And he isn’t. Over the course of the film, Hank learns what happened to his son. More importantly, he gets a feeling for why things happened. In Elah, there are no clear-cut good guys and bad guys (even the victimizers are victims), which will feel refreshingly astute to most of us even as it drives right-wing spin doctors up the wall. In the Fox News camp, remember, opposing the war in Iraq means “not supporting the troops,” even though many of us would love to see our military out of Iraq just to get the troops out of harm’s way. To guys like Bill O’Reilly, Haggis’ anti-war film depicting military members committing a crime (based on a true story, though it is) is anti-soldier too. In actuality, it’s the opposite.

In addition to its whodunit hook, Elah is a meditation on the debilitating effects of the horrors of war. It could be any war, understand – moral or not, popular or not. Iraq is the battleground in question because (beyond remaining faithful to the real-life source material) that’s where we are currently engaged and have been since March 2003. As of November 2006, the Iraq War has gone on longer than U.S. involvement in World War II, which means it’s become a pretty vibrant piece of patchwork on the quilt of American history. With that established, Haggis has every right to use Iraq as a thread of his story’s fabric, and he can do so without being anti-Iraq or anti-soldier. In fact, he can do so without being political at all.

That’s pretty much what he’s done here. In Elah, war itself is demonized for the casualties it produces that stretch beyond the official statistics of dead and wounded, but the so-called War on Terror is ignored. Right-wingers will deride it for a perceived anti-military bent while left-wingers will bash Elah for not being political enough, and for instead telling us what we already know, that “war is hell” and blah, blah, blah. Much as I loath O’Reilly, it’s this latter angle of attack that offends me most, because it implies that filmmakers can’t approach controversial topics without having a partisan bloodlust. There might not be any “new” lessons to be learned from Elah, but it’s an original nonetheless, telling the story of one man’s journey through loss, pain and disenchantment. It never requires that Hank’s conclusions match our own.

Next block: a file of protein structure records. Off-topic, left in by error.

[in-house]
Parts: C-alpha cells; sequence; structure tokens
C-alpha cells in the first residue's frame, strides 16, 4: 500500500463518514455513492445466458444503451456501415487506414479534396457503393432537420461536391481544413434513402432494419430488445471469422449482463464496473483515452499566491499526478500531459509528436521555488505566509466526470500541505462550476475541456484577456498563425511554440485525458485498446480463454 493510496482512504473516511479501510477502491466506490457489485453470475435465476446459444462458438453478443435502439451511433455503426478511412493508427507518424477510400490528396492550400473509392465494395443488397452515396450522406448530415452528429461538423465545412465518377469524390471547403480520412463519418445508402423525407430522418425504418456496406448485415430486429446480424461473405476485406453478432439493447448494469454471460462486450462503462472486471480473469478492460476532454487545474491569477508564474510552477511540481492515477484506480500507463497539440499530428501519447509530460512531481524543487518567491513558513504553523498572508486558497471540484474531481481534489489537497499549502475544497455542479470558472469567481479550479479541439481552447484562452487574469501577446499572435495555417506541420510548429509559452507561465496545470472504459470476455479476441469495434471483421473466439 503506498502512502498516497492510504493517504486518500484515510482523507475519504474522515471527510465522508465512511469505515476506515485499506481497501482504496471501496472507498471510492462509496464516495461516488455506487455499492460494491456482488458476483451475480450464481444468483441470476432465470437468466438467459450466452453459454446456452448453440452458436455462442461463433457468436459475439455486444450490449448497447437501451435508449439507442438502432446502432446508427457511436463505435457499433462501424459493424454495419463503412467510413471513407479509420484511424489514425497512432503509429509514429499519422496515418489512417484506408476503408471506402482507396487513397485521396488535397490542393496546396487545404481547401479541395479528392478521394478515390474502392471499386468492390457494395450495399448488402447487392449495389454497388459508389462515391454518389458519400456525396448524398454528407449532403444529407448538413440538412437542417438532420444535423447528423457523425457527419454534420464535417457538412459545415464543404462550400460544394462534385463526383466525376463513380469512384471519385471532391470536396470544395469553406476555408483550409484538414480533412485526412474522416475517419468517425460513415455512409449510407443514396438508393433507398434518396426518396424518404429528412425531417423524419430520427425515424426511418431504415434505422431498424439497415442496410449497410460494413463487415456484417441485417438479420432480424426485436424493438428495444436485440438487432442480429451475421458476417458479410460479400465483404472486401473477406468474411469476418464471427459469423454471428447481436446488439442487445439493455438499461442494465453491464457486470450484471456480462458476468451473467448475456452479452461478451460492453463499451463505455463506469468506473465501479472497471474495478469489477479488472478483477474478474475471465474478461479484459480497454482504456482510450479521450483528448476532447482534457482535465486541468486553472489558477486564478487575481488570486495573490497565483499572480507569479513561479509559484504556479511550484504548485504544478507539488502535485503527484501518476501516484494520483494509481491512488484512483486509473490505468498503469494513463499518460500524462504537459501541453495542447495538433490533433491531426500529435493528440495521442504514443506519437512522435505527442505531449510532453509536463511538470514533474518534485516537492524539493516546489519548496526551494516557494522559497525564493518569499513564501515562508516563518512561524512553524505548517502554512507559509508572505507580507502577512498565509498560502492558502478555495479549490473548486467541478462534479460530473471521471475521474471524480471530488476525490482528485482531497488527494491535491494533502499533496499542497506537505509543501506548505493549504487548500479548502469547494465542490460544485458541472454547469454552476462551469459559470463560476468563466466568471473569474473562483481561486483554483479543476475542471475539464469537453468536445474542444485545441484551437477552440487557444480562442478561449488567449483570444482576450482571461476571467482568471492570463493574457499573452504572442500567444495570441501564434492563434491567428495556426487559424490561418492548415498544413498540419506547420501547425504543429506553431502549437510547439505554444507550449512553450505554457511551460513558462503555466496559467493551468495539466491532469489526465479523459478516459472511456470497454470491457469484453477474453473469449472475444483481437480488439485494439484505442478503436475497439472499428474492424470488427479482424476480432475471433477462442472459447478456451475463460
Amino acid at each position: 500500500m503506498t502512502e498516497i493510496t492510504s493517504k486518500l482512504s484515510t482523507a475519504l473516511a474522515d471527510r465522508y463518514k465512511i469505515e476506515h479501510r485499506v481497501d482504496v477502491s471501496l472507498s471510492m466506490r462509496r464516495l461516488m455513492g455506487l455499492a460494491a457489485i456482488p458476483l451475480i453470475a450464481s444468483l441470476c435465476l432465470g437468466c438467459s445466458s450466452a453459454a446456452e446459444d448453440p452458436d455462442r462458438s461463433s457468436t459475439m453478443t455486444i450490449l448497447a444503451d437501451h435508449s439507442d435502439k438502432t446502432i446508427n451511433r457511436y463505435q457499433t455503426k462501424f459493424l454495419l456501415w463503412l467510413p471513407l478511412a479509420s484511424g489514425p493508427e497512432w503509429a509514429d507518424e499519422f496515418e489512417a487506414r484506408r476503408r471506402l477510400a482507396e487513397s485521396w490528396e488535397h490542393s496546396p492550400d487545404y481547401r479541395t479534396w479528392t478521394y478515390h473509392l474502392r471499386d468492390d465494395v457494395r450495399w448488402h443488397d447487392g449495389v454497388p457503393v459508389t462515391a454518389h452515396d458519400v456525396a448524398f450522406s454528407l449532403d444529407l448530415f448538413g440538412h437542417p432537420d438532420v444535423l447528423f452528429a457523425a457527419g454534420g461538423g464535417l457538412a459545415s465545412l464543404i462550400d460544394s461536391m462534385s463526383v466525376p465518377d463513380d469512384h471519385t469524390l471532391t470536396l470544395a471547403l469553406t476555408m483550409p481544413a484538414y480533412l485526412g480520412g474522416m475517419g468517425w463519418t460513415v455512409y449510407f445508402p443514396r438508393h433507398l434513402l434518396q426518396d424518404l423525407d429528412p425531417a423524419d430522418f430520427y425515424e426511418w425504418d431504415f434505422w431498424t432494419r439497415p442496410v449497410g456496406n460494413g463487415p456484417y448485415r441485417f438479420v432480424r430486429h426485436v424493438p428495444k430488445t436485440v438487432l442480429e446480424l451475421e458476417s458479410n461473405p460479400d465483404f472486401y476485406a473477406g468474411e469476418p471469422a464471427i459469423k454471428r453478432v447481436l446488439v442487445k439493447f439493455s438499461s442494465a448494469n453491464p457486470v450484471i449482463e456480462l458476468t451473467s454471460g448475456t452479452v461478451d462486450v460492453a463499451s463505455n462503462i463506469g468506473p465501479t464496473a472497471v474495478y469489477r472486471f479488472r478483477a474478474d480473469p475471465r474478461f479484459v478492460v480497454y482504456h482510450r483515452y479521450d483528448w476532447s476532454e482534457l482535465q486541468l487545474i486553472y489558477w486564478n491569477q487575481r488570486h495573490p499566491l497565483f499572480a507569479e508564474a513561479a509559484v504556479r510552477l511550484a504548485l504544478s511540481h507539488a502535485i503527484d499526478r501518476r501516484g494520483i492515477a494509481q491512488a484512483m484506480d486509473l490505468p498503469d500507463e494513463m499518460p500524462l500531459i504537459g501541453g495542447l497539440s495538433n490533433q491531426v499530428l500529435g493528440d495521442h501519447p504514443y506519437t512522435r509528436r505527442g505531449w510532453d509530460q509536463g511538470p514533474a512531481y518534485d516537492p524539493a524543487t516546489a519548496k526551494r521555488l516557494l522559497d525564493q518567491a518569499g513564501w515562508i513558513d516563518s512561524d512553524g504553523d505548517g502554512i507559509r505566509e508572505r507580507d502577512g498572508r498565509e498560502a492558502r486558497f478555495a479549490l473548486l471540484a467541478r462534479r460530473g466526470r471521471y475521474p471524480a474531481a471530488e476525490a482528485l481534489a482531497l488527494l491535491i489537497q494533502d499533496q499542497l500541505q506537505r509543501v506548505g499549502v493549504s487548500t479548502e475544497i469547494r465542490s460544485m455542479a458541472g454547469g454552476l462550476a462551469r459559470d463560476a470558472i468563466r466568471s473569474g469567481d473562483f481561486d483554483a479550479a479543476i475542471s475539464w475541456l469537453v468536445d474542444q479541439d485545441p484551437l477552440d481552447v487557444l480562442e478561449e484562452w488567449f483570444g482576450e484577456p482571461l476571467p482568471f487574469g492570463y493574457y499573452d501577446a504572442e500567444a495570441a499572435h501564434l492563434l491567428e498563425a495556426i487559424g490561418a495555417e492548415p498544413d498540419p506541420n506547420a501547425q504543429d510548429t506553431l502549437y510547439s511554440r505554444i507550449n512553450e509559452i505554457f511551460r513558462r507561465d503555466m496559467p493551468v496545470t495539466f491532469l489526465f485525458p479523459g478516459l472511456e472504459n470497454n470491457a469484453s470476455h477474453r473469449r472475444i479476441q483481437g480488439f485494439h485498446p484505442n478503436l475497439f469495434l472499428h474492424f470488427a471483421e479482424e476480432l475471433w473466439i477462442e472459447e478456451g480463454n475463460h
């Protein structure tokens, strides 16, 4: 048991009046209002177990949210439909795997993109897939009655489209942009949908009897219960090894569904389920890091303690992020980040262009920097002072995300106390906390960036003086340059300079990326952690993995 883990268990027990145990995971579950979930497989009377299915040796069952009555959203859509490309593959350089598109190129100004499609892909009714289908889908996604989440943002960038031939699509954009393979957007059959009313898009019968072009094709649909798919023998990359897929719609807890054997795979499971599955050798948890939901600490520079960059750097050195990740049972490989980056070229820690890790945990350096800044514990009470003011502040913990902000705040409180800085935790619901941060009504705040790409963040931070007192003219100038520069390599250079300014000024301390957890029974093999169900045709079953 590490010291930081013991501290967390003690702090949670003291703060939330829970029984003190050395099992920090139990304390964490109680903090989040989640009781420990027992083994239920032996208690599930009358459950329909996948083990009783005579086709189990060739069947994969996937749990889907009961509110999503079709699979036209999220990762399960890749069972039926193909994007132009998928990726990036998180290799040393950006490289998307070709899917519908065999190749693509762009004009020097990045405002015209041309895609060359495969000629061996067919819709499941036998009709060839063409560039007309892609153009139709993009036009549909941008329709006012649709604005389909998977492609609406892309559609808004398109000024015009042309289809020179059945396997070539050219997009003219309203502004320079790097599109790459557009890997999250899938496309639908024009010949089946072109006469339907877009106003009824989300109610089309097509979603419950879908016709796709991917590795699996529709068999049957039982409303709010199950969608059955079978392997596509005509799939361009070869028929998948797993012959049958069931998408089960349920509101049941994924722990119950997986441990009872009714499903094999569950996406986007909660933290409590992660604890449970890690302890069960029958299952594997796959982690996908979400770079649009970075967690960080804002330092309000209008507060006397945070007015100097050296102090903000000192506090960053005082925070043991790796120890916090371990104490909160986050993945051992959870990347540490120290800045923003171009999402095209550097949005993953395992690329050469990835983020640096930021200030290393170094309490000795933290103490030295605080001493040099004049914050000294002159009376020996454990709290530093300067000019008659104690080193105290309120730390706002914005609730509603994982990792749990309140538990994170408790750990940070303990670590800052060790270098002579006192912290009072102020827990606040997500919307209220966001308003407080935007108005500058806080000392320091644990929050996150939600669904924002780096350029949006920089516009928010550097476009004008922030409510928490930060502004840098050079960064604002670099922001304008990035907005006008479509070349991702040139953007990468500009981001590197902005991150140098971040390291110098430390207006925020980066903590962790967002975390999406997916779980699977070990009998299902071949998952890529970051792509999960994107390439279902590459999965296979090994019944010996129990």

Still, if folks come to the movie expecting to see a boldface message, it’s Haggis’ own fault. Crash, the previous movie for which Haggis served as both writer and director, is adored by many, but it’s widely loathed, too, by some who find it too didactic to bear. And that’s not to forget that Haggis also wrote Million Dollar Baby, which has all the subtlety of a jackhammer. Make no mistake, Haggis isn’t as outspoken as Oliver Stone, but he’s proven himself more than willing to beat us over the head with a life lesson.

Which bring us to the movie’s final scene involving an American flag. Viewed in the context of Haggis’ resume, it’s offensively moralizing, and with Annie Lennox singing in the background (an ill-advised decision perhaps related to the new rule requiring that songs be used within a movie itself in order to be Oscar-eligible) it’s sappy to boot. My contention is that Haggis is attempting to reflect his main character’s emotions here, not an entire nation’s. But there’s too much room for doubt. Either way, Hank, like his son, deserved a more honorable fate.

[“Queue It Up” is a series of sporadic recommendations of often overlooked movies for your Netflix queue.]